Gold Cup Video Opens Debate on Whether New Generations of Latinos Should Speak Spanish
A recent ESPN Deportes video sparked an online debate that rings true for many children of Latino immigrants in the United States — should they be speaking Spanish or not?
The clip, taken outside the SoFi Stadium in Inglewood, California, during the last game for the Copa de Oro between Mexico and Panama, focuses on a young fan of El Tri. Reporter Jose Del Valle approaches the boy, saying to the camera, “Here we have the future of Mexico!”
Del Valle leans over to the boy, asking, “¿Cual es tu nombre?” in Spanish.
To which the boy asks, “My name?”
Del Valle continues asking him why he thinks Mexico should win the Copa de Oro, to which the young boy says, “What?”
Now, the internet claims the boy is part of the “No sabo generation” as one Instagram user put it.
As new generations of Latinos grow up in the U.S., will Spanish disappear as their first language? Should second or third-generation Latinos who predominately speak English aim to teach their kids Spanish? We’re breaking down the debate.
The “What?” that has the internet saying Latino parents should teach their kids Spanish
Users on social media blame the child’s parents for not teaching him Spanish from an early age.
“The sad truth about this country is that many paisanos don’t teach their kids Spanish, such a shame knowing it’ll be good for them to speak 2 languages,” one wrote on Instagram.
Another added, “It’s not his fault, his parents are a fault.”
Meanwhile, users are calling the child “No sabo” part two. Referring to people who are not fluent in Spanish.
Others are wondering if shaming a child for not speaking Spanish is a way of gatekeeping Latinidad. Are there specific metrics we should follow when raising our children in the U.S.?
What about assimilation? The discussion reaches further into the nuances that come with the languages we’re raised with and how, perhaps, parents are just trying to help their kids “survive” in a new country.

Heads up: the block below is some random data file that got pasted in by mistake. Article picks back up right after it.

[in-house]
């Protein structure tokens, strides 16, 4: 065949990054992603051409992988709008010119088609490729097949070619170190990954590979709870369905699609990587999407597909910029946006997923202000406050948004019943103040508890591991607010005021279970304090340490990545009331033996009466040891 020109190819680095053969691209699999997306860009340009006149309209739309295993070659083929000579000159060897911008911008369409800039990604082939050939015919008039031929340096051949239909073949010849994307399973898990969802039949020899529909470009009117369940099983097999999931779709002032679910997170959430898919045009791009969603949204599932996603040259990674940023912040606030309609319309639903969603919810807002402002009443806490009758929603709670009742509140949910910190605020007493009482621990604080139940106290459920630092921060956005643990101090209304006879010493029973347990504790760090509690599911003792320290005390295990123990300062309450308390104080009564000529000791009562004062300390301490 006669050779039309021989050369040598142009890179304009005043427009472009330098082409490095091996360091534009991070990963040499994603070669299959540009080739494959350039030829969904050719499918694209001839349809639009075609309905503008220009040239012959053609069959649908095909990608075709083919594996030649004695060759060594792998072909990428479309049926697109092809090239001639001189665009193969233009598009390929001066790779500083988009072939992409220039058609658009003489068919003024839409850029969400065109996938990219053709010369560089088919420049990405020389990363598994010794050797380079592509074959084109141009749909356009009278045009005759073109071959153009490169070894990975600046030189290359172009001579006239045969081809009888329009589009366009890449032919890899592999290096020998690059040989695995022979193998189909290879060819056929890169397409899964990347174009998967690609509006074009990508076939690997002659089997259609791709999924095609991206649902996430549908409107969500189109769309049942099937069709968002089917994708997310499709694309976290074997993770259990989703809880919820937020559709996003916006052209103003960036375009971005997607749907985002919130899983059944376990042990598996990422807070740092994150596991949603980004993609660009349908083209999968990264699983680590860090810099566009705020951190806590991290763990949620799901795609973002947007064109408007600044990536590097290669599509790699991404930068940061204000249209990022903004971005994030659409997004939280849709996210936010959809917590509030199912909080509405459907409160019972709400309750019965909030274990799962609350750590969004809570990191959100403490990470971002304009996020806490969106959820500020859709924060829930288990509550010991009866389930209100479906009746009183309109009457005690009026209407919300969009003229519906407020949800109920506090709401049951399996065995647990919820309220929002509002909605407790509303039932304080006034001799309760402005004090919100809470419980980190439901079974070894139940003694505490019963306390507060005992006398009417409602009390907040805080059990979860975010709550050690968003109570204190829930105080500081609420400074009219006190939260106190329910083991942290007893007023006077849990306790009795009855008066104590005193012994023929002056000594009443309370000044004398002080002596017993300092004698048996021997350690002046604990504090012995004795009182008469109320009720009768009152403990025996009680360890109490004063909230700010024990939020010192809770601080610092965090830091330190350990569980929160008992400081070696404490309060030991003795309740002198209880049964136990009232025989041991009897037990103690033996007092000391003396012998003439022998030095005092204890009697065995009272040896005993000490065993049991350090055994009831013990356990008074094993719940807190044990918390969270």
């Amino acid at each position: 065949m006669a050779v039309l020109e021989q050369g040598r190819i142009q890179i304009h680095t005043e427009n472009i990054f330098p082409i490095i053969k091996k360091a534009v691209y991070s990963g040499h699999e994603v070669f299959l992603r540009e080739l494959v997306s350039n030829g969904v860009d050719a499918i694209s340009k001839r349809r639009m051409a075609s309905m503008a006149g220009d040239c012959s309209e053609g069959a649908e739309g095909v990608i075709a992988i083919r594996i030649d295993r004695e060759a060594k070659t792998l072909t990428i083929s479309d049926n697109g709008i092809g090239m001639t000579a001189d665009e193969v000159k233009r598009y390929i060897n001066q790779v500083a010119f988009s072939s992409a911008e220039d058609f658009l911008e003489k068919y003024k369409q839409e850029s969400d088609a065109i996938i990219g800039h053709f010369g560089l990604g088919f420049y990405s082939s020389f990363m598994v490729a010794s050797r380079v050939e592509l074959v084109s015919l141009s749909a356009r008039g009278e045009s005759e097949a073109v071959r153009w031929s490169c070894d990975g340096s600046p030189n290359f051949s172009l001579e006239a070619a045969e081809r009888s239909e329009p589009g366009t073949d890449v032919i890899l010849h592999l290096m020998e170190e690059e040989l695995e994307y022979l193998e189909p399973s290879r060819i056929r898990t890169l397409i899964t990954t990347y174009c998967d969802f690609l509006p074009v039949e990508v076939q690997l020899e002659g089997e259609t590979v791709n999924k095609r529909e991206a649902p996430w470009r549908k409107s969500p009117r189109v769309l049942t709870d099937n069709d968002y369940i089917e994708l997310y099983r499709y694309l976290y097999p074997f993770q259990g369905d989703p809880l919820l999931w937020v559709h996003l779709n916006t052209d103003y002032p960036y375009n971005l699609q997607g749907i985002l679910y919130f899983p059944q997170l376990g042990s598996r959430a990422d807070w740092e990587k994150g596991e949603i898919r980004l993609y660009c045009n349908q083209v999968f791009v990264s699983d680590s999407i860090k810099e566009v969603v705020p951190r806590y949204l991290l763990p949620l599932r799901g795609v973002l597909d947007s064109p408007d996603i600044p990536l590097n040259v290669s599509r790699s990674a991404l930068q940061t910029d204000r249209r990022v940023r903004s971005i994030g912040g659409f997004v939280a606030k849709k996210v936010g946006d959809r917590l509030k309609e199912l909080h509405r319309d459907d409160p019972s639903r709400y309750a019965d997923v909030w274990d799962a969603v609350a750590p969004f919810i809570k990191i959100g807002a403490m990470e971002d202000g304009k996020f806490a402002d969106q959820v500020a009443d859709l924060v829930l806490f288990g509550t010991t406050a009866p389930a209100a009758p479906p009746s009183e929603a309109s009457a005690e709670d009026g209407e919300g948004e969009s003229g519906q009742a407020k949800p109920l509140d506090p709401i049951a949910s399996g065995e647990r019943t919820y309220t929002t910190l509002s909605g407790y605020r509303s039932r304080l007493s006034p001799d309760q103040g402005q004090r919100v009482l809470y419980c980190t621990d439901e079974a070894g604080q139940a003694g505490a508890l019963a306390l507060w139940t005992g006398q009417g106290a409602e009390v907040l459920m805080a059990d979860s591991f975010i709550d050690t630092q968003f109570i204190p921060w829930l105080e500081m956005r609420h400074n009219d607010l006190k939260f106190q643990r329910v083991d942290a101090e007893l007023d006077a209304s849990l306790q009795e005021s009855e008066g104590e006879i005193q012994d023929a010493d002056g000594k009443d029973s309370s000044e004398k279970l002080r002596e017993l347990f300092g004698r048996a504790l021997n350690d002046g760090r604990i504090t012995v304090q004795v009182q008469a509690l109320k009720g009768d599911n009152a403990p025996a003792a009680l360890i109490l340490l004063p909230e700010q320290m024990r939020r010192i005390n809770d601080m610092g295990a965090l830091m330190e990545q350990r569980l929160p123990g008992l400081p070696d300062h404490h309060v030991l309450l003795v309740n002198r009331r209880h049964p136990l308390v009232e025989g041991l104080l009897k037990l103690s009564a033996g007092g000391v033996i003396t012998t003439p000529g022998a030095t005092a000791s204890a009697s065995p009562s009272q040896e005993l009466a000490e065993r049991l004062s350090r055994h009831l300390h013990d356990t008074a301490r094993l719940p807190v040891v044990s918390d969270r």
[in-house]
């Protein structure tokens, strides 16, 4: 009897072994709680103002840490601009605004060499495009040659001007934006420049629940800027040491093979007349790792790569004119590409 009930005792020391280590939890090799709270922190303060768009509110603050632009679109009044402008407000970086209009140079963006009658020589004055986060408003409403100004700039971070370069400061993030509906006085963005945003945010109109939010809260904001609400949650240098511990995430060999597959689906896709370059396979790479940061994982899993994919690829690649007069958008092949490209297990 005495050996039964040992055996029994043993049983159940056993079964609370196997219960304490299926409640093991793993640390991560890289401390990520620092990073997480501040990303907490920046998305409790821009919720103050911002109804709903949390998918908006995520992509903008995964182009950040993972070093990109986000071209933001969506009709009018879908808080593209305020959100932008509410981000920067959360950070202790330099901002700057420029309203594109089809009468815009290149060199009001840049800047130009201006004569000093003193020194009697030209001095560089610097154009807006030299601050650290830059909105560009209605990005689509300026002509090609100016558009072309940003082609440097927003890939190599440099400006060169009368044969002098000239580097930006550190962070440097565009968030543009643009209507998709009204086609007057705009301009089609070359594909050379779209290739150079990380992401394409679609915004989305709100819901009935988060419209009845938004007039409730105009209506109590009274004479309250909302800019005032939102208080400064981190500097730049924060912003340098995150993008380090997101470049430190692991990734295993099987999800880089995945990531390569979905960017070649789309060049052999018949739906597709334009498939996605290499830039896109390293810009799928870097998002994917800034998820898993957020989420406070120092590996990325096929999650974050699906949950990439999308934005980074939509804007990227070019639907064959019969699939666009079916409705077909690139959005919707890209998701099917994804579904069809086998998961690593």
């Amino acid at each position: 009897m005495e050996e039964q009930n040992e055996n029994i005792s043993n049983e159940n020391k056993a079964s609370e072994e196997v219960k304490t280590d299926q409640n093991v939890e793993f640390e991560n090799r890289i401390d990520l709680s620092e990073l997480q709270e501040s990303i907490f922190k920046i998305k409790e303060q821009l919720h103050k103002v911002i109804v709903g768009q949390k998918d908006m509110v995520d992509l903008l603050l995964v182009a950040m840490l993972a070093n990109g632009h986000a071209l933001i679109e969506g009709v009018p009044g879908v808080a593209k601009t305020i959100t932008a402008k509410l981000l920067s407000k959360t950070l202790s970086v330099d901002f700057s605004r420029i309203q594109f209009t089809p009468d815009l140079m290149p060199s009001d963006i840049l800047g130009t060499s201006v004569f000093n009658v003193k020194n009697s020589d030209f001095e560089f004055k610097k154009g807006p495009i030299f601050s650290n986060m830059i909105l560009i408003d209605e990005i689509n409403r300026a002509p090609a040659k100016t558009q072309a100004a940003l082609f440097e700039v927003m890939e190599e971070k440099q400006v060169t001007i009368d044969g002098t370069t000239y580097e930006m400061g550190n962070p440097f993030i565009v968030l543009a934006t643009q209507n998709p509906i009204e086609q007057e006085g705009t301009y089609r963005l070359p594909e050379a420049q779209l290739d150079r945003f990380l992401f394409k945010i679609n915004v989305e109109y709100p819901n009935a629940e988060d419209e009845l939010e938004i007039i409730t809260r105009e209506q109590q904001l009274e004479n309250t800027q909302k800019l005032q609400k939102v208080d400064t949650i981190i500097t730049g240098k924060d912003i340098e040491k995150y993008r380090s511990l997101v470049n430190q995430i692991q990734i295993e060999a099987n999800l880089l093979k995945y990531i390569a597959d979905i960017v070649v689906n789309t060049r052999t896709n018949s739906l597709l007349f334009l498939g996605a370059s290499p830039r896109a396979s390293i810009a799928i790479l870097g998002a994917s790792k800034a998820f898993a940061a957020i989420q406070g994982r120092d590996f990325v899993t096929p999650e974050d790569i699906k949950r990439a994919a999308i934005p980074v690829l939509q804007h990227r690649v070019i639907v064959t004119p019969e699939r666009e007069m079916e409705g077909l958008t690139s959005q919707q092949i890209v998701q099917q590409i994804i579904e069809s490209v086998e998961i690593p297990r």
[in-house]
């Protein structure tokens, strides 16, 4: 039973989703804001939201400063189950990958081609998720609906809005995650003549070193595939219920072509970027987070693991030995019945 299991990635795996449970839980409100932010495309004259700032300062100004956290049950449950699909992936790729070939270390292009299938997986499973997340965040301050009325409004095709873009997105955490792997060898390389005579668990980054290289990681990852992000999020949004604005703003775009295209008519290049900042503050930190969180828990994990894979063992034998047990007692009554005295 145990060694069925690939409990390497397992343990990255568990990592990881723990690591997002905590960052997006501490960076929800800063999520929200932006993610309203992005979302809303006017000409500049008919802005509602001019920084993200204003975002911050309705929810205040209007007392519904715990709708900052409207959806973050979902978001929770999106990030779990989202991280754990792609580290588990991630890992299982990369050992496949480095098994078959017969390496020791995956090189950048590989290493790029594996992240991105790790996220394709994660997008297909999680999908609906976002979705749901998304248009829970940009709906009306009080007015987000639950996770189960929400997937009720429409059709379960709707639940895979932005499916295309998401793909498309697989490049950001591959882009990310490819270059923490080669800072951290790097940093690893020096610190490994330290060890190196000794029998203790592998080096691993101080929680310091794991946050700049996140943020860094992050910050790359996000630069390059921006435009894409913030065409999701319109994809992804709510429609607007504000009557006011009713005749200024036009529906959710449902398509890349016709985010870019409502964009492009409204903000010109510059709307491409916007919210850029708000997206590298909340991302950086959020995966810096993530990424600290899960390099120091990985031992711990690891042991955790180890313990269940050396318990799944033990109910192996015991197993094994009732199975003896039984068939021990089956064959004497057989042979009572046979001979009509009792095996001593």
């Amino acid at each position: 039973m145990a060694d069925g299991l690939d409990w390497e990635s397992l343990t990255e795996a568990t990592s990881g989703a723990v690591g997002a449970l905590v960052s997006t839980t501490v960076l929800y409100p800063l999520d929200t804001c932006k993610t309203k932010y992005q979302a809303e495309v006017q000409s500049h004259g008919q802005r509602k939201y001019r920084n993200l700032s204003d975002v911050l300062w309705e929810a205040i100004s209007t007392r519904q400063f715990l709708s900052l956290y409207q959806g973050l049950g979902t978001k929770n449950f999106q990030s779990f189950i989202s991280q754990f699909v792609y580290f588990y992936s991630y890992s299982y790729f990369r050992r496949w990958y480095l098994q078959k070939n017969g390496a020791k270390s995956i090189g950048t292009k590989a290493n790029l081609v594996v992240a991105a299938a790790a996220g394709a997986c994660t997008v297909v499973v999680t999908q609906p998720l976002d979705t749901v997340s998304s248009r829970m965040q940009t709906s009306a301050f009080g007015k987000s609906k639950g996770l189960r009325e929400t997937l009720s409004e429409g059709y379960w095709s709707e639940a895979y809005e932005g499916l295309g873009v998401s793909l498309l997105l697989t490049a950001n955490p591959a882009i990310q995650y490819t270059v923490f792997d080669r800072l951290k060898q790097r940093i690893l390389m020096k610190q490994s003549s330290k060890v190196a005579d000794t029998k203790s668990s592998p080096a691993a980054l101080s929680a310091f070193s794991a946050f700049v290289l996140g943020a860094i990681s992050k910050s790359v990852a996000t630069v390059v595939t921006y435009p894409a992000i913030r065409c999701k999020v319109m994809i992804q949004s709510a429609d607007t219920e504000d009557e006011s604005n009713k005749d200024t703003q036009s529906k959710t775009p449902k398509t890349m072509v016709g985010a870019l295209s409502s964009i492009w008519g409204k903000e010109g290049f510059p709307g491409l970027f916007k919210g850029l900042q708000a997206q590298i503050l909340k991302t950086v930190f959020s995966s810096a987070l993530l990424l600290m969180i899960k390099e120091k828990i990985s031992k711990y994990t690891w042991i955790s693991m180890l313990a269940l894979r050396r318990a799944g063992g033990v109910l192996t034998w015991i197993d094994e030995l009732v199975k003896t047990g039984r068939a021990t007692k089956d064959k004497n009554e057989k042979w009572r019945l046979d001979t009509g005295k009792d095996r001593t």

Also, others are calling out the Reporter, Del Valle, for not repeating the questions in English.
“I understand the kid doesn’t speak Spanish, but also, Del Valle, if you see something like this should speak to him in English, because at the end of the day the first language here is English.”
Some commenters disagree and claim Spanish is not the dominant language in the U.S., asking to leave “No sabo” kids alone
Although many poked fun at the young boy in the comments section for his lack of fluency in Spanish, others have come to his defense, claiming not speaking Spanish doesn’t make him any less Latino.
“Why are we cheering on this payaso with these tonterias and making fun of a poor child,” one person said on Instagram.
“The future of Mexico speaks English very well,” another one added.
But this debate is not new; it has been going on since the first “No sabo” video emerged on the internet.
Leading others to point out how this ongoing debate about being inarticulate in two languages is breaking the Latino community apart rather than bringing us together. As lifestyle brand, Hija de Tu Madre Tweeted:
Artists such as Gina Rodriguez have pointed to comments saying she’s not “Latina enough” for not speaking Spanish fluently in the past as well.
“What happens in this country is that we are the Latino community…we’re all different…to put us in a box is unfair,” she said. “My parents specifically were terrified of us having accents because they were made fun of their whole lives for accents, so they wanted to assimilate us into a culture that wouldn’t put up their guard against us. So, they chose to teach us English as our first language.”
Notice any corrections needed? Please email us at firstname.lastname@example.org